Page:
Teaching in a modular world

Te Awamutu College would have started teaching lessons in its hall had modular classrooms not arrived on site at the end of 2021.

“Gone are the days where a teacher will have a classroom for the four of five classes they teach, and then it will sit empty for the sixth period,” deputy principal Wayne Carter told The News.

Two years ago, Te Awamutu College notified the Ministry of Education that their roll was growing, and the school was quickly approaching its capacity.

The total roll is closing in on 1400 students.

Initially they applied for an enrolment scheme, which would have allowed the school to decline out of zone applications.

Instead, the college received three modular classrooms to accommodate their rapid roll growth. They were allocated through the Ministry of Education’s National Education Growth Plan.

“They worked really hard with us to make sure we had them for the start of the year,” Carter said. “They knew that without them, we would probably have had to have classes taught in the hall, and we had that contingency up our sleeves.”

The three classrooms were moved to the school last November.

“It was fascinating watching them moving the buildings on the trucks,” Carter said.

They were then joined to create a single block of rooms. They got it “millimetre perfect,” and the seam between the rooms, designated M 5, 6 and 7, is not noticeable.

“The ministry has been outstanding, as well as the company Builtsmart, the company in Huntly who actually construct the classrooms.”

The modular rooms are feature rich. An attached deck acts as an outdoor seating area where the students can sit in shade. The rooms are double glazed, and are fitted with heat pumps, Wi-Fi, and carbon dioxide sensors.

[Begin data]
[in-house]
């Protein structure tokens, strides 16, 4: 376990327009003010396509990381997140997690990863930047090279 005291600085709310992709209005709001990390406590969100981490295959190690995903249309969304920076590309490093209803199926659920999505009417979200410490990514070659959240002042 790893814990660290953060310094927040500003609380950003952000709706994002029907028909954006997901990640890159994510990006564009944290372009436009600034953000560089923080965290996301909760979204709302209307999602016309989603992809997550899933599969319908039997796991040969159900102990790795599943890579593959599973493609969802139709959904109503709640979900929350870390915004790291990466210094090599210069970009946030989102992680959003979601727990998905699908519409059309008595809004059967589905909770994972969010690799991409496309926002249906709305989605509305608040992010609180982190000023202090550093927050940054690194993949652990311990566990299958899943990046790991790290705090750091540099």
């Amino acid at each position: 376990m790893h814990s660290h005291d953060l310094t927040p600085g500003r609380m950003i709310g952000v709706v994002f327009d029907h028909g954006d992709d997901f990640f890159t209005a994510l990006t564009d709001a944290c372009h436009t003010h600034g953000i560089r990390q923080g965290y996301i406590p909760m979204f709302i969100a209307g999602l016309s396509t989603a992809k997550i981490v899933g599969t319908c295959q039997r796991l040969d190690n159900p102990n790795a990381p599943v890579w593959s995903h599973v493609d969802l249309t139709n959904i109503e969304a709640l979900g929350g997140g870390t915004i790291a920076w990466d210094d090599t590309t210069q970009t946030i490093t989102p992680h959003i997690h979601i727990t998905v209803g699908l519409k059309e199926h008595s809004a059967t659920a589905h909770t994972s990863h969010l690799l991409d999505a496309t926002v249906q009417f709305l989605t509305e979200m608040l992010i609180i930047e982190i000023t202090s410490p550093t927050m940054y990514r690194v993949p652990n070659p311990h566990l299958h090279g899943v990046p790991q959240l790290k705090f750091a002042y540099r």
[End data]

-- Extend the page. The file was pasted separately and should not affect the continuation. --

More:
Carter said carbon dioxide sensors are multipurpose. In a pre-covid world they would have been used to inform teachers of how ‘stuffy’ rooms were. As increased carbon dioxide levels make students feel sleepy and makes learning more difficult.

“In Covid times, increased carbon dioxide levels represent a need for increased ventilation to flush out whatever particles that may be around,” Carter said.

He said upon their arrival, he cupped his hands around one of the sensors and breathed into it to test how it would respond. He believes that it will be standard practice to have these sensors installed in future classrooms.

A security camera was also installed into the block, adding to the schools pre-existing surveillance system. The system has helped to eliminate after hours vandalism as well as settle in-school disputes.

He attributes the school’s rapid roll growth to its success over the past 10 years. Results are now above the national average, and the vast majority view the college as a first choice.

“With that, it means there are fewer kids who are travelling out of town… You go back 20 or so years, there were over 200 kids a day who would bus out to Hamilton.”

The college is still trying to get their enrolment scheme processed and are already thinking out where future modular classrooms can be installed if they were required.

More Recent News

The Pakuru rose mystery

It’s not much a rose by any other name as a rose with no name. When Lorraine Flynn moved into her Pakuru St home in Te Awamutu 36 years ago the garden boasted six rose…

Ladies in waiting ….

Te Awamutu Intermediate students were pictured just before their performance at last week’s Celebrating Waipā event at Karāpiro. Guests joined mayor Susan O’Regan, councillors and community board members at the Don Rowlands Centre for the…

Top honours for Lisa 

She had visions of joining the police – but three years ago became a member of the Te Awamutu Volunteer Fire Brigade instead. Lisa Atkinson wouldn’t have it any other way today. “I love it,”…

One Black Friday… 

Te Awamutu Chamber of Commerce chair Maria Heslop rates last week’s Black Friday event as a fantastic success. The top end of Alexandra St was closed off to enable entertainment to be set up in…